This is on account of the B in the melody also being the leading tone of the key of the song which is C. So let's have a listen to what it would sound like if I changed that B on beat four to an A. ♫ That's where we belong ♫ Don't tell me I'm wrong ♫ I'm in love Let's listen to that again. You can hear it, the pull is not nearly as strong. ♫ That's where we belong ♫ Don't tell me I'm wrong ♫ I'm in love That said, the F chord works perfectly fine in place of the G for the first two beats of the bar.
So if you wanted to keep it there, you can change the harmonic rhythm. Here's what the song would sound like with the F chord on the first two beats of that bar and then a G chord on beats three and four. And I've changed the melody back to the way it was. Take a listen. ♫ That's where we belong ♫ Don't tell I'm wrong ♫ I'm in love You see how that worked really nicely? Let's listen to it again. ♫ That's where we belong ♫ Don't tell me I'm wrong ♫ I'm in love Now that's not to say all choruses have to start with a tonic chord.
Here is a version of our song example where the chorus starts in the four chord which is F major. You'll notice I've adjusted the chord at the end of the verse to accommodate this shift in harmony. Let's have a listen to what this sounds like. ♫ That's where we belong ♫ Don't tell me I'm wrong ♫ I'm in love I added a C chord with an E in the bass to beats three and four of the bar before the chorus to pull us toward the F chord at the top of the chorus. It's kind of nice because it feels unexpected and sometimes that might be what you want to make your chorus feel like a surprise.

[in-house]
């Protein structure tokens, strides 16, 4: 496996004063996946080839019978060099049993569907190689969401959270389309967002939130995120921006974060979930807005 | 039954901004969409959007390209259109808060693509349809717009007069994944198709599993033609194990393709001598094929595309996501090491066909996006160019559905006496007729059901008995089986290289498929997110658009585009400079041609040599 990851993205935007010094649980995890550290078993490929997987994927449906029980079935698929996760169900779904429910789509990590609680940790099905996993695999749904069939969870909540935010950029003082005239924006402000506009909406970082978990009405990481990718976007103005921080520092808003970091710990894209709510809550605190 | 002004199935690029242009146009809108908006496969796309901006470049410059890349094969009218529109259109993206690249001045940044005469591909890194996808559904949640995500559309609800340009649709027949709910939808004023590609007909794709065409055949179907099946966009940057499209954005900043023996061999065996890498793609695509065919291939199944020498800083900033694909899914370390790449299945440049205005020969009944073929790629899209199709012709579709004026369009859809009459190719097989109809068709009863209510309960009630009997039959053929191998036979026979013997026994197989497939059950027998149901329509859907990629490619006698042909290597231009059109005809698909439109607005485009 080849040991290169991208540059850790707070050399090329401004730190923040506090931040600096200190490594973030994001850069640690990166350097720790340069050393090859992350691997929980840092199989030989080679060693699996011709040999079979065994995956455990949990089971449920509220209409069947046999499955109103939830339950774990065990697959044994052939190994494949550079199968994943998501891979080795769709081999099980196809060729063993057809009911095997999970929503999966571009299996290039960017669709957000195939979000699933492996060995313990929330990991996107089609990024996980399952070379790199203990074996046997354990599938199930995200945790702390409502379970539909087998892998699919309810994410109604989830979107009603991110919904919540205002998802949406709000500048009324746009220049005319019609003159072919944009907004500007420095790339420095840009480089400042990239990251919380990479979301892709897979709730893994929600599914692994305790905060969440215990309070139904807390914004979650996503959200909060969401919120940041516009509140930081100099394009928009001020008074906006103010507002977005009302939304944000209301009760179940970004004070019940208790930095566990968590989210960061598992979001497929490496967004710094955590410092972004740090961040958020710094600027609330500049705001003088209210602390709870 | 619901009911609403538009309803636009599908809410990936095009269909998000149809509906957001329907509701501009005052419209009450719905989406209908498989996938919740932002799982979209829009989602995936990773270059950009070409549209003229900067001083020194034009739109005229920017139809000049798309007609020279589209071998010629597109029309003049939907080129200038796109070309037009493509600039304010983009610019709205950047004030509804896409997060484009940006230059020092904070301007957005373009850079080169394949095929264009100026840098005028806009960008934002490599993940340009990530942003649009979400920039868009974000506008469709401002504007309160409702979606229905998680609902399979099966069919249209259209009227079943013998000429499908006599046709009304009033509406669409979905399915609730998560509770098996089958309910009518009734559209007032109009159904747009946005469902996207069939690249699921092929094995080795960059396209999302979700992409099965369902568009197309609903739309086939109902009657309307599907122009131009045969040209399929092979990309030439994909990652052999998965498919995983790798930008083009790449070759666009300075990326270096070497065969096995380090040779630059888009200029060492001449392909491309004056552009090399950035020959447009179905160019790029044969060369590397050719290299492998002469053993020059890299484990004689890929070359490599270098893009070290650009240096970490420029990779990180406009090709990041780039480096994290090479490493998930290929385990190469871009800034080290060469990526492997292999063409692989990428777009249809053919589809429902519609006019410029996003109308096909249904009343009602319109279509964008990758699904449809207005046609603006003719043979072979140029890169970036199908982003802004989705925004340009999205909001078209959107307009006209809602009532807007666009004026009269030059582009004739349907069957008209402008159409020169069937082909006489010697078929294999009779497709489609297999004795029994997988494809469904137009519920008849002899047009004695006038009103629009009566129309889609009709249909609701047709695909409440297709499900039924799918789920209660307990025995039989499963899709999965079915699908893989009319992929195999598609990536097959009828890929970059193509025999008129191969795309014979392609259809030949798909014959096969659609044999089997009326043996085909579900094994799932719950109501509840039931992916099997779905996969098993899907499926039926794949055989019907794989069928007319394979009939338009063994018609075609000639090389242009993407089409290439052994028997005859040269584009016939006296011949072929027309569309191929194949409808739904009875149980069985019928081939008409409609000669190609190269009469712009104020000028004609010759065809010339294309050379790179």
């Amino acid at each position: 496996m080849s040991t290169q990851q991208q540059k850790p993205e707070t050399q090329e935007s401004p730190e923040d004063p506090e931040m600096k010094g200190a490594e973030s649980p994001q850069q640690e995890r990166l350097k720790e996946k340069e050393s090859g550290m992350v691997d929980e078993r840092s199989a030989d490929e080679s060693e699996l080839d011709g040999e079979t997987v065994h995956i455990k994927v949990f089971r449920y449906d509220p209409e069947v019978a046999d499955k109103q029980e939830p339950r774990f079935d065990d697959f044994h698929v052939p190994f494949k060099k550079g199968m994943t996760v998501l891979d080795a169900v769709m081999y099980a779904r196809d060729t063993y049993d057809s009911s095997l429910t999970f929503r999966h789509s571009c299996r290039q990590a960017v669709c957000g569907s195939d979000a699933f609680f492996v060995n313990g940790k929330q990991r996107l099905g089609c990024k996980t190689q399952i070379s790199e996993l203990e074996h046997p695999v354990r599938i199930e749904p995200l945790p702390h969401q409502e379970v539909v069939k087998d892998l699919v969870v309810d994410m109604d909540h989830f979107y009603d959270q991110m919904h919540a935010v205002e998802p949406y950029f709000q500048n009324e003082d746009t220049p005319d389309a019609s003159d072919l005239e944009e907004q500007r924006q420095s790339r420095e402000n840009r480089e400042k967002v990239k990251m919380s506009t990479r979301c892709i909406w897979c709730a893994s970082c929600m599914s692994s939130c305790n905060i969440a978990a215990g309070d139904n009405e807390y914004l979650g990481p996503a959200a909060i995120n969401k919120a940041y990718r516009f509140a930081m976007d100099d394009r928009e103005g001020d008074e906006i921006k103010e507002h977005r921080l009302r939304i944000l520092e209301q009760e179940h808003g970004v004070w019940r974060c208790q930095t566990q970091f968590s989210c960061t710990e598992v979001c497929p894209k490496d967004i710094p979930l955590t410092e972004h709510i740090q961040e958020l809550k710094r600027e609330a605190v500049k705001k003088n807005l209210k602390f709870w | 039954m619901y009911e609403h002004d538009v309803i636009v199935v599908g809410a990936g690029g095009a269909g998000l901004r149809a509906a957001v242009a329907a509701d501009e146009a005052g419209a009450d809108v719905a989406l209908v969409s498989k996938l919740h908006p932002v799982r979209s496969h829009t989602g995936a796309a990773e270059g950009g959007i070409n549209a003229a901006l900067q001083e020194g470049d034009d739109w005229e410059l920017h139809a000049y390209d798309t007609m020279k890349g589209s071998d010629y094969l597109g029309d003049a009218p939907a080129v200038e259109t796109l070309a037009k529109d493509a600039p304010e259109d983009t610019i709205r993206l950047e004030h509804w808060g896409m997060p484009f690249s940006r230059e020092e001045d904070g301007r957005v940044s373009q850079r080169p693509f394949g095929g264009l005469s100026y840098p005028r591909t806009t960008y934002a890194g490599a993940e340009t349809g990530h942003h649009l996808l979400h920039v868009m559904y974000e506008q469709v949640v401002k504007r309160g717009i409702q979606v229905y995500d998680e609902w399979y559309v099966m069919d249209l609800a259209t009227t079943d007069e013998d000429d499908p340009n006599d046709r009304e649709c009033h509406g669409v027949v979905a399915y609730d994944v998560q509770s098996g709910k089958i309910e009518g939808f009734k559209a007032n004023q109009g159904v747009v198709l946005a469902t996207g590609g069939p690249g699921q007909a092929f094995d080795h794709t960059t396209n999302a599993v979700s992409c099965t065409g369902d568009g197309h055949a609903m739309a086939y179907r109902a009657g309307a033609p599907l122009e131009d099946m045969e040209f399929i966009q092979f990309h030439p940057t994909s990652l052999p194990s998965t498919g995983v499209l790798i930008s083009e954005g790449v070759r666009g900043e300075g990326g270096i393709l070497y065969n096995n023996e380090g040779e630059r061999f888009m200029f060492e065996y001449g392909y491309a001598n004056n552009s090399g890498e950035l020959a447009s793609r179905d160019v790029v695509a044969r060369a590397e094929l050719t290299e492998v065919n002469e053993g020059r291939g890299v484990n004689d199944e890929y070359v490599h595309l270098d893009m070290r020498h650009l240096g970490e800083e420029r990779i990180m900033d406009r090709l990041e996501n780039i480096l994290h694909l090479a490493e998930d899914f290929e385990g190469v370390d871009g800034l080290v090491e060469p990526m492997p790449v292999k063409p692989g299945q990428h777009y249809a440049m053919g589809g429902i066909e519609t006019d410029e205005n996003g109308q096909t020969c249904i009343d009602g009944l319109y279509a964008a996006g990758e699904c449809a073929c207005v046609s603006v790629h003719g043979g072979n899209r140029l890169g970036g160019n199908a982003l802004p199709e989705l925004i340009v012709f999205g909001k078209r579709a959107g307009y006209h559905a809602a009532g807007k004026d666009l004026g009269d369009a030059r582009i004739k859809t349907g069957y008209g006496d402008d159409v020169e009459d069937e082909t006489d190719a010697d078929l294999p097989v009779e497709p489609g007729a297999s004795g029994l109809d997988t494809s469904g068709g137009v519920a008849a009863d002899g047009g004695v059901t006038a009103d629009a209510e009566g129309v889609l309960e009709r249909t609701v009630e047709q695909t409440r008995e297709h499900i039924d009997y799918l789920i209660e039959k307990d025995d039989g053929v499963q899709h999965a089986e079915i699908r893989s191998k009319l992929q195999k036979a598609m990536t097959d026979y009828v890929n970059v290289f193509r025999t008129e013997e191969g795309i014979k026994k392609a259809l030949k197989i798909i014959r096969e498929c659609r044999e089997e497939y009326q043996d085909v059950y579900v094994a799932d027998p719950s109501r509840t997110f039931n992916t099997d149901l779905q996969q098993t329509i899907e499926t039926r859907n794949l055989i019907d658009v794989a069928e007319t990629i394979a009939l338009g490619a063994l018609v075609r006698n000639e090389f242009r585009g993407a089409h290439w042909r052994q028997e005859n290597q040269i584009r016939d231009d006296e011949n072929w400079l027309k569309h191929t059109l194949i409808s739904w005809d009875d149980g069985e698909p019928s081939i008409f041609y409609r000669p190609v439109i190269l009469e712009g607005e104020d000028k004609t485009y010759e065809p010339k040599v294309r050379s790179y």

Let's listen to it again ♫ That's where we belong ♫ Don't tell me I'm wrong ♫ I'm in love Still this pull is not as final as the original authentic cadence we had. Now there's no rule saying you should have the chorus of your songs start with the tonic chord of the key. That said, it's a convention in most modern pop songs to have the chorus or the hook start and end with the tonic. Now let's move on and look at ways we can transition between a chorus and a bridge.
In this course, musician Julian Velard demonstrates the many ways to write songs with chords, and how altering chords can change how a song sounds. He starts by explaining how chords and harmony affect a song's feel and form. Next, he shows how to harmonize a melody with chords, and demonstrates how changing the harmonic rhythm can affect the feel and sound of a song. Julian then illustrates how to form an entire song using chords. Finally, he goes deeper and shows how to use chord extensions as melody notes to create a more complex melody.
- Harmonizing a melody
- Changing the harmonic rhythm
- Treating the melody as a chord extension
- Moving from a verse to a chorus
- Transitioning from a chorus to a bridge